Re: Benjamin Kaduk's Discuss on draft-ietf-quic-transport-33: (with DISCUSS and COMMENT)

Benjamin Kaduk <kaduk@mit.edu> Thu, 07 January 2021 23:18 UTC

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Date: Thu, 07 Jan 2021 15:18:19 -0800
From: Benjamin Kaduk <kaduk@mit.edu>
To: The IESG <iesg@ietf.org>, lars@eggert.org, quic@ietf.org, draft-ietf-quic-transport@ietf.org, quic-chairs@ietf.org
Subject: Re: Benjamin Kaduk's Discuss on draft-ietf-quic-transport-33: (with DISCUSS and COMMENT)
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Thanks everyone for the productive discussion.  It's clear that there's
a lot of background available to those who participated in the previous
WG discussions but (understandably!) did not make it into the document
itself, and I appreciate the effort that was put in to help share that with
me.

Just to state it clearly, at no point has my position been that QUIC v1
needs to be delayed until a complete version negotiation story exists.
As this was a "discuss discuss", my goal was to obtain more information
about the actual situation in order to confirm that there are no
significant issues, since my interpretation of the text in the document
itself left that possibility open.

Attempting to summarize salient points:

- the IETF is only currently defining bindings for HTTP over QUIC,
  though other entities are free to define their own protocol over QUIC
  at any time.
- the only way currently defined to discover a QUIC endpoint to use as
  server for a given HTTP service is the Alt-Svc header field, which
  uses an ALPN value to indicate the protocol to use; it is perhaps not
  fully nailed down that the ALPN value will be specific to a particular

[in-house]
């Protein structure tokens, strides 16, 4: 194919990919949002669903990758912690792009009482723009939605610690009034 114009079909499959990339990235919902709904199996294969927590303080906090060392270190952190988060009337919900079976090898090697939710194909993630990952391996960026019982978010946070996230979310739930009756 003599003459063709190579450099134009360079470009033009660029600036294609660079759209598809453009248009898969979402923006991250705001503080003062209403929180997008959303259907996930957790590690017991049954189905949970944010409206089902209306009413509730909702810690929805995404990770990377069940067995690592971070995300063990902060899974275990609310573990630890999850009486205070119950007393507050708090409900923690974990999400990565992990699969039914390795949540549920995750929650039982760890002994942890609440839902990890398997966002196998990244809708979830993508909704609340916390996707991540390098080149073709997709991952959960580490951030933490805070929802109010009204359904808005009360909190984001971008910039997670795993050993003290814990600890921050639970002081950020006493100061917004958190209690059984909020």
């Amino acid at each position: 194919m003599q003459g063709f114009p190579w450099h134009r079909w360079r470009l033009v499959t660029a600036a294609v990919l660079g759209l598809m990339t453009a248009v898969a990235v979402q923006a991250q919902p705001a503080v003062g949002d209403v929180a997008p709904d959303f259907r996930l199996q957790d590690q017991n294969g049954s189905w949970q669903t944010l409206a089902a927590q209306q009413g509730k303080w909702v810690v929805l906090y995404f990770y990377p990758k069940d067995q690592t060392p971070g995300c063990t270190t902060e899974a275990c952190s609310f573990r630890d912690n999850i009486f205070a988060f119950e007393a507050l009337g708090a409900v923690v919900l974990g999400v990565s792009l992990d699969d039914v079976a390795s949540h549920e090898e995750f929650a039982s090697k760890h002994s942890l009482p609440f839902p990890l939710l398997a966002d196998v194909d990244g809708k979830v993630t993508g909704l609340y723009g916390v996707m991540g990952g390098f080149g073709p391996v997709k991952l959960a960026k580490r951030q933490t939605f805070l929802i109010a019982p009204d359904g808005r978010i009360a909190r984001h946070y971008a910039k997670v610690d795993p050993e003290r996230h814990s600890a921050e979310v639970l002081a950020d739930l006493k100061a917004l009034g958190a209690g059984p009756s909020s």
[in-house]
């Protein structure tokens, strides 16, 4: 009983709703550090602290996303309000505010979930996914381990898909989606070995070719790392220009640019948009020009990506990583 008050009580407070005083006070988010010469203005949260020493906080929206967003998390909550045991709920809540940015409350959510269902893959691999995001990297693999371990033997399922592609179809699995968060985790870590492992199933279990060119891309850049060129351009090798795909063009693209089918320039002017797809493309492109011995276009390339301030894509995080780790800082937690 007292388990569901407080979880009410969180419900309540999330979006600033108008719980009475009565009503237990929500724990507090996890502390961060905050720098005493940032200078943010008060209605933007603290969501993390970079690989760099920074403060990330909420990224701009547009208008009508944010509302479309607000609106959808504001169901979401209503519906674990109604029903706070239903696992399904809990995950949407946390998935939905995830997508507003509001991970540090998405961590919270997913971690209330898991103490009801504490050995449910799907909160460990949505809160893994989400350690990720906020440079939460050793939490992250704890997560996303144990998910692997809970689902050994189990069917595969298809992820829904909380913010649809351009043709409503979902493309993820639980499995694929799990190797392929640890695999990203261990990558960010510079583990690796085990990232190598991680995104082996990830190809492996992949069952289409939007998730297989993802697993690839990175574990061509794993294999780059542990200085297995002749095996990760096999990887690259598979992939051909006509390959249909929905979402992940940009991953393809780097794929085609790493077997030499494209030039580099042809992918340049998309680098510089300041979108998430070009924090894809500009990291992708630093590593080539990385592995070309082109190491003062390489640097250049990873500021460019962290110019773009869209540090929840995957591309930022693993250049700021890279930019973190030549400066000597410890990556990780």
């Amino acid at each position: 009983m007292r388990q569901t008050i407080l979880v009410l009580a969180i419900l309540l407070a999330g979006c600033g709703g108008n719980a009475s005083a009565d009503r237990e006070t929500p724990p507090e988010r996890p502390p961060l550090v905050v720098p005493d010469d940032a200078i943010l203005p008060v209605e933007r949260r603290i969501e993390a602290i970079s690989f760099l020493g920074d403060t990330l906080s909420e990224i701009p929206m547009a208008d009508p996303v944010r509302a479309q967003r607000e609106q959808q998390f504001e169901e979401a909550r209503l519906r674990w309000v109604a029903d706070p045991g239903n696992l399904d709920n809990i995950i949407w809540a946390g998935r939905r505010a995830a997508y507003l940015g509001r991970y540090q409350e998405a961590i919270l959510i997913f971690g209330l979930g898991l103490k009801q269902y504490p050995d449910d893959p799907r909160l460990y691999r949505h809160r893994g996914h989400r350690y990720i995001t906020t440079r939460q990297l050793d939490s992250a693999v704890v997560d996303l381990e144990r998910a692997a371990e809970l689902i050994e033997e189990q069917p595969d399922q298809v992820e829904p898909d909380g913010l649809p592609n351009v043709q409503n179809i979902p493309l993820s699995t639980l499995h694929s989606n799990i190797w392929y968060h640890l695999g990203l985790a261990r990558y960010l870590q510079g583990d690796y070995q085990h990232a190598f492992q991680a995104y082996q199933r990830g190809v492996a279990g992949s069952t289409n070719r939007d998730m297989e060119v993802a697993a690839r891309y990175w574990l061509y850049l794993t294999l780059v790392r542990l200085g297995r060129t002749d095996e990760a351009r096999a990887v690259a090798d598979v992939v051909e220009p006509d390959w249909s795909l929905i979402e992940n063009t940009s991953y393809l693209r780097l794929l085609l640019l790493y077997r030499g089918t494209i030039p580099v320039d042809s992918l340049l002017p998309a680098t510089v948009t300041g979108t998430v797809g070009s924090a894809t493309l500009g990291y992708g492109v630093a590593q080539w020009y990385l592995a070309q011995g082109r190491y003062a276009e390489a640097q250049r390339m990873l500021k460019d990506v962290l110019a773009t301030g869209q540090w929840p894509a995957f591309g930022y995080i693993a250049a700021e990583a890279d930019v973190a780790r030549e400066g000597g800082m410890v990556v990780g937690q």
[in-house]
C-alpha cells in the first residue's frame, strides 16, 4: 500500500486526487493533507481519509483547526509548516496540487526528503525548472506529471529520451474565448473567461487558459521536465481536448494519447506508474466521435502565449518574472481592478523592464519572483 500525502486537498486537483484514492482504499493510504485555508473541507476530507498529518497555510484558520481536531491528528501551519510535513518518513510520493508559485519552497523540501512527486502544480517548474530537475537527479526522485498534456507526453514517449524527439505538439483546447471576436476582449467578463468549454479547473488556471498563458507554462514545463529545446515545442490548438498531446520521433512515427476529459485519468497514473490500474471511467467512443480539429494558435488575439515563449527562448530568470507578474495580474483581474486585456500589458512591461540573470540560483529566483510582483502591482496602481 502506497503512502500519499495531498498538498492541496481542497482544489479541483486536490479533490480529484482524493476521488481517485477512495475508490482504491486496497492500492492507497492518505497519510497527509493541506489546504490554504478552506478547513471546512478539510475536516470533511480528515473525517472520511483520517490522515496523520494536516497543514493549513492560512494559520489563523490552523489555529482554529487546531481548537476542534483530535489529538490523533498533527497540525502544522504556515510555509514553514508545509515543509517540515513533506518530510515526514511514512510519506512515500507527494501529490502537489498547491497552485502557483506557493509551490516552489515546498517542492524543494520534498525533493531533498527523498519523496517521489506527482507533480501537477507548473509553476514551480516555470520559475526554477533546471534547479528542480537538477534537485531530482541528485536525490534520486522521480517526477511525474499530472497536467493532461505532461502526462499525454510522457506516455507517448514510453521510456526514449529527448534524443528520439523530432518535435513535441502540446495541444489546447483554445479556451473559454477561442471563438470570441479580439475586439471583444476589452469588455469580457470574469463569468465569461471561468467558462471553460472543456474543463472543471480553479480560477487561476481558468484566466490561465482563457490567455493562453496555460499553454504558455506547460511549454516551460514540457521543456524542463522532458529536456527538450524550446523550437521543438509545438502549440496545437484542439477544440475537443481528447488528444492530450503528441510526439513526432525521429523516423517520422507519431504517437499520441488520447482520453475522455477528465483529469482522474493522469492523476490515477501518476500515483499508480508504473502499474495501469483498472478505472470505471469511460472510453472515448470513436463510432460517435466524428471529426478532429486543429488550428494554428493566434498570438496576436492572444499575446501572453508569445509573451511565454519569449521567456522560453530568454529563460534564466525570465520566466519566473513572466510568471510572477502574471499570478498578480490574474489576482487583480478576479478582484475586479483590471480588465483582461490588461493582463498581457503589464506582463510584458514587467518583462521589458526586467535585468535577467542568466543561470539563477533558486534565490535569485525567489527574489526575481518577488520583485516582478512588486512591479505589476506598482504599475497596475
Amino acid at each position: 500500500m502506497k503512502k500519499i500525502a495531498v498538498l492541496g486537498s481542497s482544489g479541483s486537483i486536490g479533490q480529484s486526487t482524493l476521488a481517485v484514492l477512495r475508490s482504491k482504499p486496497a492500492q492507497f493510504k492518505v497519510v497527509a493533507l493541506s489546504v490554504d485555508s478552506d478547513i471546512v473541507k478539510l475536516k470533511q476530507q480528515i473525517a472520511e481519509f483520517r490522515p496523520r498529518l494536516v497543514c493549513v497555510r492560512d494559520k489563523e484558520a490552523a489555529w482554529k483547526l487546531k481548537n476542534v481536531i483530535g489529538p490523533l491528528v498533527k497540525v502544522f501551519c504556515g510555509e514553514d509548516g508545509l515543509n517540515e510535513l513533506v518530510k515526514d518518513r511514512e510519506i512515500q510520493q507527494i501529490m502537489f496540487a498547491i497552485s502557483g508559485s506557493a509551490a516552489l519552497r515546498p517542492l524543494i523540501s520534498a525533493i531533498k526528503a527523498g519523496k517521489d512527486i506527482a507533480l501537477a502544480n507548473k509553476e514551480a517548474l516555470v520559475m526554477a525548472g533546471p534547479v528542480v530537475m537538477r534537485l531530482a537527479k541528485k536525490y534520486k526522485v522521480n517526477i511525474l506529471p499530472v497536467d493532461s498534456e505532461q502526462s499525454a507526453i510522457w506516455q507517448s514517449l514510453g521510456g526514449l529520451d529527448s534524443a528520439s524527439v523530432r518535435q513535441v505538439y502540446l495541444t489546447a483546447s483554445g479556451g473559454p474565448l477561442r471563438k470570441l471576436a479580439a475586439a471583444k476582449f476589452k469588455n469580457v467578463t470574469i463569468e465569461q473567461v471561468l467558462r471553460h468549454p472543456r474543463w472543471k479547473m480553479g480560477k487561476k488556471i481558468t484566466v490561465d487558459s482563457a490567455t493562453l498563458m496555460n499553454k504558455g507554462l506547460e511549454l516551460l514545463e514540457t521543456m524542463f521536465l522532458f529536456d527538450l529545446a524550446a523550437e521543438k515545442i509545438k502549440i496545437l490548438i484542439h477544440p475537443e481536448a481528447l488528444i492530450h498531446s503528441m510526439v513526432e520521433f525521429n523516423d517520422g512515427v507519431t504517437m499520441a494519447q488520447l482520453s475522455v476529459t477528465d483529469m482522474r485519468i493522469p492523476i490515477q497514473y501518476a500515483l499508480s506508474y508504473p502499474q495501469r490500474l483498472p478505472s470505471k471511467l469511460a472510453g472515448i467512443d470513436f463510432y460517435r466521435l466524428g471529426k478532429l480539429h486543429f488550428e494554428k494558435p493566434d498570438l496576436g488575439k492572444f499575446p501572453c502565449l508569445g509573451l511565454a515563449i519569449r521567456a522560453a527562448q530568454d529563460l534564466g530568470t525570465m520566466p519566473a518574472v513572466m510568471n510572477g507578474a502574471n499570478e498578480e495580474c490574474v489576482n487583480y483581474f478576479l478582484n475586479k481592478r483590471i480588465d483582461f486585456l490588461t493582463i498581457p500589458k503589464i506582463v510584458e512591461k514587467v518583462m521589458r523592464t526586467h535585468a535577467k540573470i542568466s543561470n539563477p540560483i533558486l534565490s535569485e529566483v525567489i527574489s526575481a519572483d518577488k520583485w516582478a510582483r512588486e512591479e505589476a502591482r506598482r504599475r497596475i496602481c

version of QUIC but the ALPN vlaue probably will be specific to a
  particular version of QUIC.
- (SVCB is in the works, too, but may not be able to meet all the needs
  for this purpose.)
- Anyone doing non-HTTP or non-Alt-Svc is presumed to be configuring it
  out of band and thus can provision the QUIC version to use along with
  other provisioned information; in-band version negotiation is not
  needed in that case.  If needed (e.g., we cannot build a secure
  downgrade protection mechanism), this or similar techniques could be
  used generically.
- A downgrade protection mechanism solely in-band at the QUIC layer will
  not be a complete solution for existing protocols that may also fall
  back to a TCP binding (or new protocols that need to traverse networks
  like the Internet that don't reliably pass UDP in the ways QUIC
  needs).  New protocols over QUIC that are berift of such legacy would
  have a complete solution, though.
- There seems to be a desire to have only zero or one functional downgrade
  prortection/version negotiation mechanism, globally.
- (There is a corresponding desire to have zero non-functional downgrade
  protection/version negotiation mechanisms.)
- In accordance with the previous two points, it's expected that a
  downgrade protection/version negotiation scheme, when specified, will
  be in an IETF standards-track protocol specification.  (This document
  does not necessarily have to be a new QUIC version, as I understand it,
  though is not a blocking dependency until there is such a new version.)
- In particular, we do *not* expect non-IETF QUIC versions to define
  their own downgrade protection scheme.  They are expected to either
  pick up the IETF one (when it exists) or just only use a single
  version at a time, possibly with out of band configuration.


I've attempted to update the text in the document to reflect my
understanding of the current WG expectations (as summarized above), in a
PR at https://github.com/quicwg/base-drafts/pull/4697 .
Obviously, if my summary above is incorrect, that PR is not expected to
be useful.

In particular, since we do *not* expect or want non-IETF QUIC versions
to be attempting to specify a downgrade protection scheme, the scope of
the problem space seems sufficiently restricted that we have ample time
to come up with something good and not find ourselves reacting to events
out of our control.  The phrasing in the -33 suggests, at least to me,
that *any* future version of QUIC, including one developed outside the
IETF, might update version negotiation handling, which is where my
perception of risk arose.

I've tried to refrain from expounding on topics that are not actually
relevant, but since I'm prone to doing so I may have let some sneak in
anyway...

Thanks again,

Ben